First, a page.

One Dream: the Beryl Marsden Story
Mike Howl Productions in association with Beryl Marsden
Epstein Theatre, Liverpool
Beryl Marsden is a Liverpudlian singer who, for a while, rode the wave of the Mersey sound of the 1960s; playing the Cavern, supporting the Beatles on tour, and knowing and working with some of the heavyweights of pop music.
There’s no denying that Beryl has had an interesting and far from trouble-free life, but too much in One Dream is effectively a public reading of her autobiography. Drama isn’t just people talking—it’s people talking to a purpose and with something at stake. Drama is about giving an audience the story through words and action, whereas too often One Dream opts for narration.
As one example of many possible choices, we hear (very briefly and via narration) about what surely must have been a key event in Beryl’s relationship with her mother: returning from her first overseas job in Hamburg, pregnant at just 16 years old. The job of the dramatist is to put such confrontations on the stage, to subject the audience to the raw and recognisable emotions of that mother/daughter confrontation.
The first rule of dramatisation is ‘show don’t tell’. Writer Mike Howl seems to have forgotten or willfully ignored this, as scene after scene comes and goes to little apparent purpose, while too many key moments are left to the narrator, lurking stage right or left. Note to dramatists everywhere: a collection of interesting anecdotes does not a drama make.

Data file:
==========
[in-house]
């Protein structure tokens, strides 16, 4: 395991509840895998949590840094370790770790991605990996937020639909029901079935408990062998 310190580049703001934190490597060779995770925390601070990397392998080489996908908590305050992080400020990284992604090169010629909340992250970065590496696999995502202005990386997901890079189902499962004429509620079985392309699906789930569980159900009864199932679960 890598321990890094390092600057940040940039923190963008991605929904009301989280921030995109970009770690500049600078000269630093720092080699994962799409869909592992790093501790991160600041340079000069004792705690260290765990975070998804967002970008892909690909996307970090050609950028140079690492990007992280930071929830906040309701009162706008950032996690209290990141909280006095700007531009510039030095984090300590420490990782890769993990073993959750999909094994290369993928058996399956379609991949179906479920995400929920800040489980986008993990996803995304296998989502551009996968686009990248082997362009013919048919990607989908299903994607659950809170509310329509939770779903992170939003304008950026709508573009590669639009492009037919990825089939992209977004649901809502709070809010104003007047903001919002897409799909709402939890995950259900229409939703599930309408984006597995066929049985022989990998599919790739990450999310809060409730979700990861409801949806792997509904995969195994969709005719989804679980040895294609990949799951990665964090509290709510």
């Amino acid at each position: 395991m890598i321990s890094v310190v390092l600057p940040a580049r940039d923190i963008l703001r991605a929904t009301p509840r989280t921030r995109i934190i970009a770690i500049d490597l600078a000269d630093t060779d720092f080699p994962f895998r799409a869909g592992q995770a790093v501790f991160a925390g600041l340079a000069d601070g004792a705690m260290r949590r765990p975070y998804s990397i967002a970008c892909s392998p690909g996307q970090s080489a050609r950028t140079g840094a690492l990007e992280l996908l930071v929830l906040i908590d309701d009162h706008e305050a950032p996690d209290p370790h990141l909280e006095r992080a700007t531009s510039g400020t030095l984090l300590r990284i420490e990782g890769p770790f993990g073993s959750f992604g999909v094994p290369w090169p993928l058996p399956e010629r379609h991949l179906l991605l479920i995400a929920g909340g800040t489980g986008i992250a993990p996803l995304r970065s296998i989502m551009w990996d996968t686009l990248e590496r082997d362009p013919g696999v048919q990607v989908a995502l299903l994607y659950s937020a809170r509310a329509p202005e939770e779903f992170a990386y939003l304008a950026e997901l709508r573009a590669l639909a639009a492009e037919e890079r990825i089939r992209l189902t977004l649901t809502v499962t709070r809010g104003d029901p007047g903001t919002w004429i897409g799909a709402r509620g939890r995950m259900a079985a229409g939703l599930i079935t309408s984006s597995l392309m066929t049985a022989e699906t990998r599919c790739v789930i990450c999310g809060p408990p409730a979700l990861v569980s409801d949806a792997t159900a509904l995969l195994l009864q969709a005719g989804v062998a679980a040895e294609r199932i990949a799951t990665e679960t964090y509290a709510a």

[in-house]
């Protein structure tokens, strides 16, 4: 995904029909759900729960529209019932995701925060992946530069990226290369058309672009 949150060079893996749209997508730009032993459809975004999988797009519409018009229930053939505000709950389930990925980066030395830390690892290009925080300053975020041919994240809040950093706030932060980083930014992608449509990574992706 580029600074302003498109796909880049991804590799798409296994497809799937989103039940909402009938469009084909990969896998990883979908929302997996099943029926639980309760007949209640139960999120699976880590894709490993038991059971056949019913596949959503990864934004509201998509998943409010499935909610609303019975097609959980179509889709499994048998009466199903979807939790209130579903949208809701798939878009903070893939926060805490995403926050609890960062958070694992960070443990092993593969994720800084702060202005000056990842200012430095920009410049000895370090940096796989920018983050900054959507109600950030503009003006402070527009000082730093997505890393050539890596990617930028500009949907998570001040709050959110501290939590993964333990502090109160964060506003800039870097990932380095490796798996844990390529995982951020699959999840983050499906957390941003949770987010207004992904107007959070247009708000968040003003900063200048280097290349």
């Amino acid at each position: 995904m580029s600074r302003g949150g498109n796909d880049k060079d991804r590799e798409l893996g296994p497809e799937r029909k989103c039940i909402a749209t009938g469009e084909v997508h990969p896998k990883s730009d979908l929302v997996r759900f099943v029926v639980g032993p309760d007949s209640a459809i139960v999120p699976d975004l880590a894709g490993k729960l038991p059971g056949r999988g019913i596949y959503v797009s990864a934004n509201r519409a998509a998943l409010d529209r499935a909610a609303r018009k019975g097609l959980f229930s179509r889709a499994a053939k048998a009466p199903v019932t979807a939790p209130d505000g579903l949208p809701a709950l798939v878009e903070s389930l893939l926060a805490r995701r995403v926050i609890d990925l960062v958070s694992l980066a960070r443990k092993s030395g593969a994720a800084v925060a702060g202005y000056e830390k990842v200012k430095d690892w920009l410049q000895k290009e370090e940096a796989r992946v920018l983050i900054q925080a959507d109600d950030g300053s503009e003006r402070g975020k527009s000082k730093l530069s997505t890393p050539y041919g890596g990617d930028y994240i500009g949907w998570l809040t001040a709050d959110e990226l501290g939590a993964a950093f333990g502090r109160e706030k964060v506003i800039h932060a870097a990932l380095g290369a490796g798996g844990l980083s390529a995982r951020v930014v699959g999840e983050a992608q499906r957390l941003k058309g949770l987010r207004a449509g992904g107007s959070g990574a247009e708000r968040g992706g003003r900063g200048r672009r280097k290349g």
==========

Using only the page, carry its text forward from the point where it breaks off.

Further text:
In act two, Gillian Hardie assumes the role of Beryl, portraying her decline into alcohol-dependency and desperation. Released for a short while from the writer’s on-the-nose dialogue, Hardie shows not only that she can act, but that she can deliver a song (in this case a moving new Beryl Hardie composition) with vocal punch and emotional truth. At this point we have a tantalising glimpse of what this show might have been: a genuine musical (ie a gripping story told through drama and song).
Francesca Davies, as the 14- to 16-year-old Beryl, exudes the restless stage energy and the powerful vocals of the young singer with a bubbly, cheeky charm. Gillian Hardie, once freed from the role of narrator, supplies equal commitment and vocal prowess.
The live band put in a solid professional performance and the cast as a whole are to be commended for soldiering on, despite persistent and significant technical problems with the hands-free microphones.
At times, the production feels under-rehearsed; some scenes are insufficiently blocked and too many lines delivered hesitantly. It’s a big challenge to unite and facilitate a cast of ten in a drama with music and dance. Young director Sophie Tickle may feel, on reflection, that her time and energy should have been focused entirely on her cast, rather than taking upon herself the added demands and distractions of an acting role.
There’s a special guest appearance towards the end of the show (no prizes for guessing who). It’s good to report that Beryl can still belt it out. The number she shares with her two younger “selves” is one of the highlights of the evening.
Reviewer: Martin Thomasson